The coffee shop chat

Coffee has so many roles. Too many maybe. As I sit outside and drink a nice warm cup in the brisk early autumn morning air.

I was watching sitcoms last night – a horrible pass time but one I can do while walking and rocking a sleepy cranky baby – plus there is almost never anything beneficial on tv. But this post is not a complaint about the tv line-up, it is about coffee in our writing.

In both shows that I watched, the actors spent a lot of time sitting around drinking coffee and chatting, telling jokes that we should laugh at. I wasn’t doing much of that, and it got me thinking – why this background for chatter? How about us, as fiction writers, do we use this background often? And what about the shows that actually make me laugh (namely Modern Family and Big Bang Theory) how much time do they spend drinking coffee on-screen? After all, a good script is the basis for a good sitcom, and writing is writing!

My WIP has tea drinking going on, and one lady from France who adores chocolat chaud, alternatives to coffee. Are these scenes painful info dumps with hot beverages as leverage? I hope not, and I’ve worked hard to ensure my writing does not contain info dumps….but sometimes these things sneak by us…

In my own writing I have noticed that info squeezed in through dialogue is essentially an outline. A note to self about  what I wish to write about, not the actual writing itself. This usually occurs in first draft stage, but as the time has gone on and I’ve been writing for longer I have done this less and less often.

When I have a scene with drinking coffee or eating it  must be for a purpose, not just for a convenient chat. In one scene that I can think of my MC is having a picnic with her maid, as a result of accompanying the household on a harvest. She ends up having a bonding moment with her maid and learns that her maid has been trained as a midwife as well. So, we have food and a chat, but I think it’s a natural progression, with a cause and a result.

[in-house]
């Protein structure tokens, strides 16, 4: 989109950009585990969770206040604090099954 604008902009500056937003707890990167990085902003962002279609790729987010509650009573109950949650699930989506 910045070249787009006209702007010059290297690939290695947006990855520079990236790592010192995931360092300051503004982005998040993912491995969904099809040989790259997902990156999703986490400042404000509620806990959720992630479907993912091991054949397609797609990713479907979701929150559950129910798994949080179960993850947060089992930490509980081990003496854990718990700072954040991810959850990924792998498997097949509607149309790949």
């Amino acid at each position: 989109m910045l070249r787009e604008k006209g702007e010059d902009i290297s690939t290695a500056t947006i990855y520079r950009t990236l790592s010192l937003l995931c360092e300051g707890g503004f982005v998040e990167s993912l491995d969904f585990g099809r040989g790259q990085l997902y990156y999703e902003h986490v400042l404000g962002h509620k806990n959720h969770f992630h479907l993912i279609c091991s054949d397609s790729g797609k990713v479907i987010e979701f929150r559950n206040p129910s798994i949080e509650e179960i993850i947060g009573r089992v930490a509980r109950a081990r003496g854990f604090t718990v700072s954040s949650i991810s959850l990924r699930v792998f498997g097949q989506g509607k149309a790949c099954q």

Food and beverage is important I believe in fiction. It does a lot: sets period, mood, character identification, etc, but I’m worried now that drinking coffee is going to become like the barking dog in the last post – just a backdrop.

What do you think?

Do you struggle with avoiding info dumps through convenient dialogue?

11 thoughts on “The coffee shop chat

    1. Sorry to all for being sooooo late with my replies to you!!

      Cathryn, I have the opposite problem, I don’t think I ever include backstory initially. I have to go back and work it in so the readers will have enough info.

  1. Yes. Although, like Cathryn, my info dumps are usually in the narration. Dumpy dialogue is easier to deal with than narration, the platform of a story. I can shove aside dialogue but when the narration is off, I’m never sure how to regain control.

  2. In doing that Wordle experiment earlier in the week, I realized how often I used the words kitchen, table, tea, and wine, but these are essential to my characters, not just backdrop. Many conversations take place where these elements appear, but I believe (hope) I’ve been sufficiently cautioned about info dumps that I rarely fall into that. But of course, now I’ll obsess about that possibility and have to recheck my ms. 😕

    I have to say, more and more I realize the value of quality critique partners.

    1. Maybe sometimes info dumps are necessary, Linda? Kind of like narration, we can’t know it’s happening. And the silent moments we talked about. So much has to get slipped in unknown to the reader. Alway on the sly, us writers. Kind of like dancers and athletes I suppose , we’re not supposed to show all the effort we put into it.

  3. It sounds a bit harsh to call what you’re talking about “info dumps” I think. Interspersing details throughout the dialogue about what the characters are doing creates a rhythm. With eating and drinking in particular you can tell a lot about how the character is feeling. Are they picking at their food or savouring it?

    Maybe I’ve misunderstood your question. Do you mean that conversations purely for the sake of providing information about the character are “info dumps”?

    1. What you describe, Helen, does not sound like an info dump, it sounds like a scene. I agree with you entirely that food plays a huge role. I do think though, as your last sentence, that the conversation has to happen naturally, because the characters go there, not out of convenience for a writer.

  4. Interesting article, Jennifer. My characters tend to sip coffee or wine rather a lot and I can’t help wondering whether these added pieces of information are reall that important. I’ve always found dialogue particularly hard to write.

  5. Oh, yes, definitely wine. : ) What I always ask myself is: Is this coffee (or wine) drinking in and of itself telling me something about my character? If not, I try to get my character doing something else…or at least something in addition to the drinking.

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